Phew, this write up has been a long time coming! I had a busy weekend a couple of weeks back, taking part in The Gladiator Games on Saturday 13th September, followed by Run to the Beat 10k the day after. I’d had a great time at the press day the month before, so I was really looking forward to the race. Unfortunately, the adventures of the day before had taken their toll a little bit and I woke up feeling rather bruised and battered, with some aches thrown in for good measure.
However, hardcore individual that I am, I gathered my stuff together and went to wait for the bus at silly o’clock.
Anyone sense a recurring theme with me and public transport on race days?
Finally, the bus turned up and I suddenly realised that despite having the choice of a Garmin and a TomTom, I’d forgotten both. Cue much panic on Twitter where I was advised to run naked or download RunKeeper. A download and a tube trip later, I made it to Wembley.
I made my way to the civic centre where I proceeded to eat the pastries and drop my bag. I’m getting a bit spoilt with these races; I’m never going to want to run without “special” (read, decent loos and somewhere to leave bag!) treatment now. An adorable Cockapoo puppy was running around, who turned out to belong to Ashley James from Made in Chelsea. Seriously, pastries and a puppy, could you get better race prep? After some mingling, we were taken down to the start line where we were led through a work out (which I didn’t do) and waited for the race to begin.
The race started on time and I must apologise to Genevieve for filling her with stories about fast runners running into small runners and pushing and shoving. RTTB was well organised with various start waves and everyone seemed a lot more considerate than the runners at the British 10k.
I wasn’t expecting the race to be as hilly as it was. I was suffering with tired legs from the day before and the first hill between 2 and 3k was an unpleasant surprise. Legs yelling at me that I was cruel for making them run a 10k the day after an obstacle course, I opted to walk up it to save some energy. This turned out to be a good call. The first half of the race passed by pleasantly enough, despite the hill and I quite enjoyed running through some of the residential areas as local residents were stood outside their houses, cheering the crowds on. As we approached 5k, I reached for my phone to check Runkeeper to see how I was doing. Oh the horrors! It seemed to have switched itself off after 4k and I was indeed “running naked”. Bah.
By this point, I was starting to overheat as typically, the sun was shining. The hill between 5 and 6k seemed endless as I walked up it, my ankle was starting to hurt from the fall the day before and I was feeling miserable. However, for every up (hill), there must be a down (hill) and soon I was feeling better. I loved the Fitness First Cheerleaders on the hill encouraging people on – great idea!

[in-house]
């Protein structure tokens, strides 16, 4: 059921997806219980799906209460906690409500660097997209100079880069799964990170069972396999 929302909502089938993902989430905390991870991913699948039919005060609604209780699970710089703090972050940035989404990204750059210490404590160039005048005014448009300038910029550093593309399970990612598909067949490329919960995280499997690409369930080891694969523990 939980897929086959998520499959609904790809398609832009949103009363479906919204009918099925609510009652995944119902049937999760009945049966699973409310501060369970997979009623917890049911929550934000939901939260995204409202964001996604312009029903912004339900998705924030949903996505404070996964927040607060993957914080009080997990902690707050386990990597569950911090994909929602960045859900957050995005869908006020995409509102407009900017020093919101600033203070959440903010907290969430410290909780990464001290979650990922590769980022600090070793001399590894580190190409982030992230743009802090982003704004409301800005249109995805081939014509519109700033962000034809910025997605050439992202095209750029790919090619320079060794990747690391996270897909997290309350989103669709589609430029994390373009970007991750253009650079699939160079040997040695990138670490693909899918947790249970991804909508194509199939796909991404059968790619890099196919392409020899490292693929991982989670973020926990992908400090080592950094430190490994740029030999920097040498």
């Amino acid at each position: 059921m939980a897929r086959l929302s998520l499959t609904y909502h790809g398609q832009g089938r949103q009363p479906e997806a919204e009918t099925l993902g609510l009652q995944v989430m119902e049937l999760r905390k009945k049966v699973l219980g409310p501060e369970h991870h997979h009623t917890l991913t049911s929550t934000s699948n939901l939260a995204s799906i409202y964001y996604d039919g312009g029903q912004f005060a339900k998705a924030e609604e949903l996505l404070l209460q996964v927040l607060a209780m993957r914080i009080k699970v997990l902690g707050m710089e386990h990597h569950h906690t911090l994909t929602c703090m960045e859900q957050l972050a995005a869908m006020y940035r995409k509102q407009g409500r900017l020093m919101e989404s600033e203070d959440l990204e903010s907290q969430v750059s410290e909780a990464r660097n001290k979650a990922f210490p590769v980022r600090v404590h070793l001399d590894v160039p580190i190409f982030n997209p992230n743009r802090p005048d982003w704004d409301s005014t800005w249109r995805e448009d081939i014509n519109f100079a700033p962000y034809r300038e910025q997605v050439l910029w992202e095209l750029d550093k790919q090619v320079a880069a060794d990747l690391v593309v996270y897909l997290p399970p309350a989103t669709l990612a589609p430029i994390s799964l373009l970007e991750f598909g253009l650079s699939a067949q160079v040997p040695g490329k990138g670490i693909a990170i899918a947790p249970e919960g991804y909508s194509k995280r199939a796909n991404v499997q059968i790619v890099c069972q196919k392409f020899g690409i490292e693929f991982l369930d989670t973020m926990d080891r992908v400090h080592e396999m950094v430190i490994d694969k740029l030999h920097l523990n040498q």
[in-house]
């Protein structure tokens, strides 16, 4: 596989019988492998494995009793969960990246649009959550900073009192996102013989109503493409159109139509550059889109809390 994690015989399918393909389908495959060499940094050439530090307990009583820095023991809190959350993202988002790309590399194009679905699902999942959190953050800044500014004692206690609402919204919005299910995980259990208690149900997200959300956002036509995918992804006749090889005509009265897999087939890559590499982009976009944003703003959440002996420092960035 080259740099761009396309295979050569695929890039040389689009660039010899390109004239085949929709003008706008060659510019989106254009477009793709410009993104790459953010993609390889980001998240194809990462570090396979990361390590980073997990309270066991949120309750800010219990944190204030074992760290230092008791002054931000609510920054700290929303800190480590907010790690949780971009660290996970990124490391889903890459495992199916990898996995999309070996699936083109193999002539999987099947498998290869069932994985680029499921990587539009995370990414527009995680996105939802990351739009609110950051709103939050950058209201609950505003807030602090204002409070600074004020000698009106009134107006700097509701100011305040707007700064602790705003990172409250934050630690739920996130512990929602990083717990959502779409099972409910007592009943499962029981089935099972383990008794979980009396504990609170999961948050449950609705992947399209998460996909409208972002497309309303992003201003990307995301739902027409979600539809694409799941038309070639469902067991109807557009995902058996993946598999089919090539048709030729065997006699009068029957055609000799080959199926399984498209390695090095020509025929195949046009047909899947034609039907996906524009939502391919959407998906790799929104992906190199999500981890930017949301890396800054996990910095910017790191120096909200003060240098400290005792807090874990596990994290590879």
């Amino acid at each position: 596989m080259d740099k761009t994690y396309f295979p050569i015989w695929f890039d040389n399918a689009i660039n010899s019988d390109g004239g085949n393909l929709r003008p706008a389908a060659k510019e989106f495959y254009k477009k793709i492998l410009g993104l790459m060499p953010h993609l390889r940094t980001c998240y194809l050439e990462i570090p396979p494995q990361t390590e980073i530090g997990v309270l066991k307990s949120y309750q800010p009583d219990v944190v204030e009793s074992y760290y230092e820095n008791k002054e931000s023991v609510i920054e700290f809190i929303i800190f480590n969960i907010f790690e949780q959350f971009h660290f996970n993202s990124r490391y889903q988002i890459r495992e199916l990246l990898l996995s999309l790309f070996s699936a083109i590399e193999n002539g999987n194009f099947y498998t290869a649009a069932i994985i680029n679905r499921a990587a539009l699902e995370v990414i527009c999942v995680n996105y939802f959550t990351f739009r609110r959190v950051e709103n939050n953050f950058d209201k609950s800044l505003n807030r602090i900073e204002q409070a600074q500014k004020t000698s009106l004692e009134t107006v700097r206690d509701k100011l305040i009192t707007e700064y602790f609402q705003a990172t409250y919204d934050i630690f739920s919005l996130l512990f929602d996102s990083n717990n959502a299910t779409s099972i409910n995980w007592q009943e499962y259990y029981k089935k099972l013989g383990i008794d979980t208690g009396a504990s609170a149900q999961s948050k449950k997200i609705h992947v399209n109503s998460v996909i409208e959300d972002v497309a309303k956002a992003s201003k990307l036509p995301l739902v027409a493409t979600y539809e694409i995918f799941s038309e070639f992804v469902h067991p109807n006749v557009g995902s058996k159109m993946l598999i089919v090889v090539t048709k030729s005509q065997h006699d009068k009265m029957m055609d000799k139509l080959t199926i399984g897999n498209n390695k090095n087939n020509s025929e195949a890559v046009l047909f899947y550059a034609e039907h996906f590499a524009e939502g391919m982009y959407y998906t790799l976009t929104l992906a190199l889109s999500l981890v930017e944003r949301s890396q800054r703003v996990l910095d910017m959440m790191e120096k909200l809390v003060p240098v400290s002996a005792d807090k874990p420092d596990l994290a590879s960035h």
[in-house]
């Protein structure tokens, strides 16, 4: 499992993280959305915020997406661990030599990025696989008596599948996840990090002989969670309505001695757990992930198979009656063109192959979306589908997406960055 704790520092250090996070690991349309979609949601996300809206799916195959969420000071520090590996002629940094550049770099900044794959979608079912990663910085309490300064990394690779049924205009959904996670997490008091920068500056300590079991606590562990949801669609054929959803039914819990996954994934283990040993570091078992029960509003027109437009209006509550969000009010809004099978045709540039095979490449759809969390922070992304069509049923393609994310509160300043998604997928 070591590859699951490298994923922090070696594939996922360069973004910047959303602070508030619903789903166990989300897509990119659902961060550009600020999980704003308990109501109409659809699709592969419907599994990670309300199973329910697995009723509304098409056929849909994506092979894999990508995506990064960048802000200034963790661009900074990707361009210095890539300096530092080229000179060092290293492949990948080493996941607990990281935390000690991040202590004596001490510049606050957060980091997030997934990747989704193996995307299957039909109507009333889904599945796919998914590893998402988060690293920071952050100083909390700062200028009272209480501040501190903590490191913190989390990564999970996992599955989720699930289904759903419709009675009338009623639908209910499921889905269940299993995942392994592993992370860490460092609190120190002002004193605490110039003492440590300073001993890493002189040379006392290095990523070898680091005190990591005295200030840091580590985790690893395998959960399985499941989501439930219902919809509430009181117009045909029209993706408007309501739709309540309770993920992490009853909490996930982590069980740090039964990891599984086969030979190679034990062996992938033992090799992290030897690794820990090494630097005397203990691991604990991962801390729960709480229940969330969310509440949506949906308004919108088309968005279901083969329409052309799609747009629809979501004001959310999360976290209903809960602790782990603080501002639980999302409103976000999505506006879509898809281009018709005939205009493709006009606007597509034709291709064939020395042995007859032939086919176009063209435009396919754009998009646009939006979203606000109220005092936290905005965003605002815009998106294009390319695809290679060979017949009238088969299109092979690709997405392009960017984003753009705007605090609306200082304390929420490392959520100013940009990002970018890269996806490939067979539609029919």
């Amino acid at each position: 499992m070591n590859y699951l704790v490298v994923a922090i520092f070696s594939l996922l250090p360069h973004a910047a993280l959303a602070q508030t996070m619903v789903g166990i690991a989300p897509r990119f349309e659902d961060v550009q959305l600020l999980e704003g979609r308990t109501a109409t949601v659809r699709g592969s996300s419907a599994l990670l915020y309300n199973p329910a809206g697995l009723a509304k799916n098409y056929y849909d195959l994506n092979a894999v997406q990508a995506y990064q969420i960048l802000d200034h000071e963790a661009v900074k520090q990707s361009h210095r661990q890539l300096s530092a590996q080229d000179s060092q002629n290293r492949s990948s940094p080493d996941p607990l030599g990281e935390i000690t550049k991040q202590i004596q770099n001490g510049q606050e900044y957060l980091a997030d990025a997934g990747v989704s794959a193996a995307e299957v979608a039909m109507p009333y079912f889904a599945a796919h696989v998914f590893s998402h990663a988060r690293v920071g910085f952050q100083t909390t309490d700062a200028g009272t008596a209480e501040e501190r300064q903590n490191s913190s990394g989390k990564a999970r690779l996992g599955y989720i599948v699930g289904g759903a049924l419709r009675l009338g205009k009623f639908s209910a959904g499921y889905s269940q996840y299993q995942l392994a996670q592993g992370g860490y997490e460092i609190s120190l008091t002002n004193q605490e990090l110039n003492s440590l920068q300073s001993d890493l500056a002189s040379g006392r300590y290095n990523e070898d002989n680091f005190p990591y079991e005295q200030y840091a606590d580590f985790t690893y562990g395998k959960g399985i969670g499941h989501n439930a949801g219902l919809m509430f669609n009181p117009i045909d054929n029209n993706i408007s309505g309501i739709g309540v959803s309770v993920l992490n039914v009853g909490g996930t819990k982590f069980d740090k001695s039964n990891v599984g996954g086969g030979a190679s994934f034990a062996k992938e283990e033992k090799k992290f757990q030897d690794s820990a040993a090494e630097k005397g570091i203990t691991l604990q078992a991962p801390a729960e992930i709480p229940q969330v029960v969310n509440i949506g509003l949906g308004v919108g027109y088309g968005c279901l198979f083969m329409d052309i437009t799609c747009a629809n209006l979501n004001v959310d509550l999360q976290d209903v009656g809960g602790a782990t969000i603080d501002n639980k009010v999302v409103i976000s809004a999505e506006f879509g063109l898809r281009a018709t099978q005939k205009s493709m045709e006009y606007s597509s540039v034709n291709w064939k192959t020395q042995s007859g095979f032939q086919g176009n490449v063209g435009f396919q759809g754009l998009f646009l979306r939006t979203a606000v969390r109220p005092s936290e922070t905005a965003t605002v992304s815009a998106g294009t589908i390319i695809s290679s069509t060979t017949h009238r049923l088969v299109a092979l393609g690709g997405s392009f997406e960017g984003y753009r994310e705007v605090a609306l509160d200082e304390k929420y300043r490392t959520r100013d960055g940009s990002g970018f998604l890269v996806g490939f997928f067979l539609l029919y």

Finally, the end was in sight and as soon as I saw that 200m sign, I kicked for a sprint finish, imagining myself effortlessly reaching for the line in the style of Usain Bolt, but actually probably resembling an overweight Tom Cat trying to chase a mouse. A glance at the clock and I realised I’d finished in 1.15. Not a great time and certainly a long way of my personal best, but with a 7 minute improvement over the British 10k with tired legs and hills, I was pretty pleased. I have a long way to go to get back to fitness, but this confirmed to me that I’m taking a step in the right direction.
I enjoyed my experience of Run to the Beat and thought it was well organised. Results were available quickly and I loved the finishing line treats – plenty of water and a delicious protein ice-cream made by WheyHey which was the perfect snack on a hot day after a hard 10k! It wasn’t the easiest 10k I’ve done due to those hills, but there was plenty of support considering we were running largely through residential areas. I would highlight though that there wasn’t a great deal of music around the course. This personally didn’t bother me as I run without music anyway as I like to soak up the atmosphere of a race and be aware of my surroundings. However I know a lot of people left their headphones at home expecting there to be more music around the course and were left feeling a little disappointed, especially as periodically we ran past signs saying that there were beats around the corner. I expect that this was due to the residential areas, but why put the signs up if there are no beats round the corner? There was a brilliant festival atmosphere at the finish though where people settled in to listen to the music.
Thank you Halpern PR for providing me with a place in the event and I look forward to seeing what’s next for Run to the Beat!